You’ve filed your tax returns and they’ve been accepted.  Now what?  Your tax return and all supporting documentation are lying in a pile on your desk.  If you’re tempted to just put them in a paper bag and store them under your desk or in the attic.  Don’t. Our clients often ask why it’s important to keep their tax records, how long do they need to keep them, how to store them, and how to dispose of them.



Why is it important to keep your tax records?

  • IRS Audits.  The IRS can audit your taxes for a certain period.  Well organized records will help provide answers in the event our return is selected for examination.
  • Mortgages and Loans.  Many times, lenders will require tax-related documents such as tax returns and proof of income for mortgages and other loans.
  • FAFSA and Financial Aid.  If you’re thinking of applying for federal student aid by filing a FAFSA (Free Application for Federal Student Aid), you’ll need the last two years of tax returns and W-2s to determine you or your child’s eligibility.
  • Tax Return Amendments.  Typically, you have three years to amend your tax returns if there was a mistake or you neglected to take a tax credit.

What tax records should you keep?

 It’s generally best practice to keep tax returns and supporting documentation related to income, expenses and corresponding deductions, property, investments and retirement accounts, and any other documents that support an item on your return.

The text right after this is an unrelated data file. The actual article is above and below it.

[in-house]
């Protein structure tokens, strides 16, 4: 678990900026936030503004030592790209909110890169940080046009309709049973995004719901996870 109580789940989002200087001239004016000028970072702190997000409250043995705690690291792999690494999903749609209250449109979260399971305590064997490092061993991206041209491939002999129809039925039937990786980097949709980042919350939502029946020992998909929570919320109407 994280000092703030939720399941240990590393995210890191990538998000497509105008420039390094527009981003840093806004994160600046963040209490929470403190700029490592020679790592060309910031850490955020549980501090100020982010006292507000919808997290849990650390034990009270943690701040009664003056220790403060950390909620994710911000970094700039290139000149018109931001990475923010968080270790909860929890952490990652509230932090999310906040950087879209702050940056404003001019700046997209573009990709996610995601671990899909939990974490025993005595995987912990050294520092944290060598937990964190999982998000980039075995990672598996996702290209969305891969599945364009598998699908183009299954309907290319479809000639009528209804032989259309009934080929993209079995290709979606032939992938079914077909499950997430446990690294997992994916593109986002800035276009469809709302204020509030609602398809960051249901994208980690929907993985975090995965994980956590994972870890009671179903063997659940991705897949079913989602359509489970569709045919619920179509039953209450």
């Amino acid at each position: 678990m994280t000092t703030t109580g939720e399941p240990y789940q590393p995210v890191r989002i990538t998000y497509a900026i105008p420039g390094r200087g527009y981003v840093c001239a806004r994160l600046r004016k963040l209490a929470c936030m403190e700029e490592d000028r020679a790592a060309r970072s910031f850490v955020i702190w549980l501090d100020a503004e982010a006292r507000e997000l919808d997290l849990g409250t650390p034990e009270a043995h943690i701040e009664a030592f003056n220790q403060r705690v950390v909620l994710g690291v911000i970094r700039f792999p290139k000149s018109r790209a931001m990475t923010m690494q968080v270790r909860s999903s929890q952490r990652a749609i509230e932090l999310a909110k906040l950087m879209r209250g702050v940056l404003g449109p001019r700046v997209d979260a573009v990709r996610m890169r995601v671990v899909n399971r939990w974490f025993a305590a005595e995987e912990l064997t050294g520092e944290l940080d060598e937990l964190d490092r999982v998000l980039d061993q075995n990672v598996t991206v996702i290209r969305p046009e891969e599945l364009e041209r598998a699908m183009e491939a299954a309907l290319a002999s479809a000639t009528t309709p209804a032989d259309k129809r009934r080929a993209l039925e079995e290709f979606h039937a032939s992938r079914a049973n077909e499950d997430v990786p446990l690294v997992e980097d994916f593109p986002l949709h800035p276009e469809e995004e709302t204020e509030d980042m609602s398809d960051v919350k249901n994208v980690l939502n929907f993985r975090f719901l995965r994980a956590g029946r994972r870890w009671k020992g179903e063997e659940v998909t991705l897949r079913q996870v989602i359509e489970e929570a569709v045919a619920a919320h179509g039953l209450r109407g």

How long must you keep these records.

How long you keep each will depend on the statute of limitation that apply.  Here’s what the IRS recommends:

  • Three years.  In general, the IRS recommends that you keep your tax records for a minimum of three years after they are filed.
  • Four years.  Employment tax records
  • Six Years.  Tax returns if you did not report more than 25% of the gross income you should have reported.
  • Seven Years.  Tax returns where you filed a claim for a loss from worthless securities or bad deductions.
  • Indefinitely.  Tax returns if you did not file a return or filed a fraudulent return.
  • Property Records.  Keep records relating to property until the period of limitations expires for the year in which you dispose of the property in a taxable disposition. You must keep these records to figure your basis for computing gain or loss when you sell or otherwise dispose of the property.
  • Healthcare Insurance.  You should keep records of your own and your family members’ health care insurance coverage. If you’re claiming the premium tax credit, you’ll need information about any advance credit payments you received through the Health Insurance Marketplace and the premiums you paid.

What is the best way to store your tax records?

An effective way to store your records is with an old-fashioned fire and waterproof safe or filing cabinet.  Digital copies on an external hard drive or backed up in the cloud are another type of storage.  In addition to reducing paper, storing your records in the cloud can be convenient – make sure your online storage provider encrypts your data.  You can also protect your files and folders by adding a password.

How should you dispose of your old tax returns and documents.

Once you are confident that you no longer need a tax return or supporting documentation, be sure to use a safe method, such as shredding, to ensure confidential information is secure. If you have a digital copy of your records, delete all versions – including the files that are backed up on your hard drive.

If you’re not sure what to do, contact us at FWN Accounting.  We are happy to help in any way we can.